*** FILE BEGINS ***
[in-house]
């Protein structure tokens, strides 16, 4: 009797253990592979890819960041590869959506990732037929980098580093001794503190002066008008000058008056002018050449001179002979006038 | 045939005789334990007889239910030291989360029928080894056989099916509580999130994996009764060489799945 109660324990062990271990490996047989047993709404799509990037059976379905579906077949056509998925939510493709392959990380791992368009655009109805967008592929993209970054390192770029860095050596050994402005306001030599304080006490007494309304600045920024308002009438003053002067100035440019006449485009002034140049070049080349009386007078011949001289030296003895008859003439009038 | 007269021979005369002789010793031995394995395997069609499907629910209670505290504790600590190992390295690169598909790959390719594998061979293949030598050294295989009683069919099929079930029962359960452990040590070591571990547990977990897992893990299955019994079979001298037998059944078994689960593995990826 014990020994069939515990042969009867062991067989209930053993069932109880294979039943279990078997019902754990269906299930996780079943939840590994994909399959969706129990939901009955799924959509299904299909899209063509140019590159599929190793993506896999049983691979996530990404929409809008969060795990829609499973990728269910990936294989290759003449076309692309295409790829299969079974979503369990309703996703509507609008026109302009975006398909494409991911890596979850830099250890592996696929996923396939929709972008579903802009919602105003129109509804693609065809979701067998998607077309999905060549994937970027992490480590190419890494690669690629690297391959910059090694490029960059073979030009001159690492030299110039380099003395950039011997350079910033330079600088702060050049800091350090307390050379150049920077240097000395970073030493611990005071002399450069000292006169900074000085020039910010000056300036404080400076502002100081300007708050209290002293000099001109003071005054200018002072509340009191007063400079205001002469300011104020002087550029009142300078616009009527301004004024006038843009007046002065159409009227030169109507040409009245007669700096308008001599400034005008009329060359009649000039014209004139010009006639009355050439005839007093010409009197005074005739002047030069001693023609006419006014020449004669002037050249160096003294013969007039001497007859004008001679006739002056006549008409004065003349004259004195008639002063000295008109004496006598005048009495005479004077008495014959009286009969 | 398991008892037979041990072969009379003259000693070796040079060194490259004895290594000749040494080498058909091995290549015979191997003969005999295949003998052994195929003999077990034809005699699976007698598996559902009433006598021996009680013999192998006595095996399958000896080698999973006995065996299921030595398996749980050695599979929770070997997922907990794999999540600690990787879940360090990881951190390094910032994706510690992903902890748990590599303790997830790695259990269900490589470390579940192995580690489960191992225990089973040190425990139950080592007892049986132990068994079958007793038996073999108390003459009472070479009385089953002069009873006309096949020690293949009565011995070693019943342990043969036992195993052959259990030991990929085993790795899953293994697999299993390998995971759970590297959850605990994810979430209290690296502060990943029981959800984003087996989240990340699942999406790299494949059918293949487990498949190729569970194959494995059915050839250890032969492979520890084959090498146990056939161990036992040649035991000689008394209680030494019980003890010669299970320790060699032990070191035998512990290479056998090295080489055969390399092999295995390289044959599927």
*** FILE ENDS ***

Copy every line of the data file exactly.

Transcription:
[in-house]
């Protein structure tokens, strides 16, 4: 009797253990592979890819960041590869959506990732037929980098580093001794503190002066008008000058008056002018050449001179002979006038 | 045939005789334990007889239910030291989360029928080894056989099916509580999130994996009764060489799945 109660324990062990271990490996047989047993709404799509990037059976379905579906077949056509998925939510493709392959990380791992368009655009109805967008592929993209970054390192770029860095050596050994402005306001030599304080006490007494309304600045920024308002009438003053002067100035440019006449485009002034140049070049080349009386007078011949001289030296003895008859003439009038 | 007269021979005369002789010793031995394995395997069609499907629910209670505290504790600590190992390295690169598909790959390719594998061979293949030598050294295989009683069919099929079930029962359960452990040590070591571990547990977990897992893990299955019994079979001298037998059944078994689960593995990826 014990020994069939515990042969009867062991067989209930053993069932109880294979039943279990078997019902754990269906299930996780079943939840590994994909399959969706129990939901009955799924959509299904299909899209063509140019590159599929190793993506896999049983691979996530990404929409809008969060795990829609499973990728269910990936294989290759003449076309692309295409790829299969079974979503369990309703996703509507609008026109302009975006398909494409991911890596979850830099250890592996696929996923396939929709972008579903802009919602105003129109509804693609065809979701067998998607077309999905060549994937970027992490480590190419890494690669690629690297391959910059090694490029960059073979030009001159690492030299110039380099003395950039011997350079910033330079600088702060050049800091350090307390050379150049920077240097000395970073030493611990005071002399450069000292006169900074000085020039910010000056300036404080400076502002100081300007708050209290002293000099001109003071005054200018002072509340009191007063400079205001002469300011104020002087550029009142300078616009009527301004004024006038843009007046002065159409009227030169109507040409009245007669700096308008001599400034005008009329060359009649000039014209004139010009006639009355050439005839007093010409009197005074005739002047030069001693023609006419006014020449004669002037050249160096003294013969007039001497007859004008001679006739002056006549008409004065003349004259004195008639002063000295008109004496006598005048009495005479004077008495014959009286009969 | 398991008892037979041990072969009379003259000693070796040079060194490259004895290594000749040494080498058909091995290549015979191997003969005999295949003998052994195929003999077990034809005699699976007698598996559902009433006598021996009680013999192998006595095996399958000896080698999973006995065996299921030595398996749980050695599979929770070997997922907990794999999540600690990787879940360090990881951190390094910032994706510690992903902890748990590599303790997830790695259990269900490589470390579940192995580690489960191992225990089973040190425990139950080592007892049986132990068994079958007793038996073999108390003459009472070479009385089953002069009873006309096949020690293949009565011995070693019943342990043969036992195993052959259990030991990929085993790795899953293994697999299993390998995971759970590297959850605990994810979430209290690296502060990943029981959800984003087996989240990340699942999406790299494949059918293949487990498949190729569970194959494995059915050839250890032969492979520890084959090498146990056939161990036992040649035991000689008394209680030494019980003890010669299970320790060699032990070191035998512990290479056998090295080489055969390399092999295995390289044959599927």